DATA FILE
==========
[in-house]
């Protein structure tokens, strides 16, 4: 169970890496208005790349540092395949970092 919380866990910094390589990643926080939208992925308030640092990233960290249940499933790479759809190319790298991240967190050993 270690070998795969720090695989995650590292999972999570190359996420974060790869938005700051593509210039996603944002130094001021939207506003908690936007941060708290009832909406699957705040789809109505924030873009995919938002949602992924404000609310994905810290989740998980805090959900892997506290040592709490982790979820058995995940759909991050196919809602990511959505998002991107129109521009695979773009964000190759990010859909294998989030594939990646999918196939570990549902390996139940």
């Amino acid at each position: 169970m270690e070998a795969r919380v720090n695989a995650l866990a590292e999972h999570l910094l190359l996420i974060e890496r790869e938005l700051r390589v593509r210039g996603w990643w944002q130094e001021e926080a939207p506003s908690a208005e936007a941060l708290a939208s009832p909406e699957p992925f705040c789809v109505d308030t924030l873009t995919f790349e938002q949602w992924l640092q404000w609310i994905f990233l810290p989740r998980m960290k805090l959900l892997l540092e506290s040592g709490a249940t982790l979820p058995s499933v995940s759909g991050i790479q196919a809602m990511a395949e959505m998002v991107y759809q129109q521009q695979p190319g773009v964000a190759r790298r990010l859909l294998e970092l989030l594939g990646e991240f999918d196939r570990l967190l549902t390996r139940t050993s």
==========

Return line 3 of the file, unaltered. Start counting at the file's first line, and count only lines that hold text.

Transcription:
């Amino acid at each position: 169970m270690e070998a795969r919380v720090n695989a995650l866990a590292e999972h999570l910094l190359l996420i974060e890496r790869e938005l700051r390589v593509r210039g996603w990643w944002q130094e001021e926080a939207p506003s908690a208005e936007a941060l708290a939208s009832p909406e699957p992925f705040c789809v109505d308030t924030l873009t995919f790349e938002q949602w992924l640092q404000w609310i994905f990233l810290p989740r998980m960290k805090l959900l892997l540092e506290s040592g709490a249940t982790l979820p058995s499933v995940s759909g991050i790479q196919a809602m990511a395949e959505m998002v991107y759809q129109q521009q695979p190319g773009v964000a190759r790298r990010l859909l294998e970092l989030l594939g990646e991240f999918d196939r570990l967190l549902t390996r139940t050993s």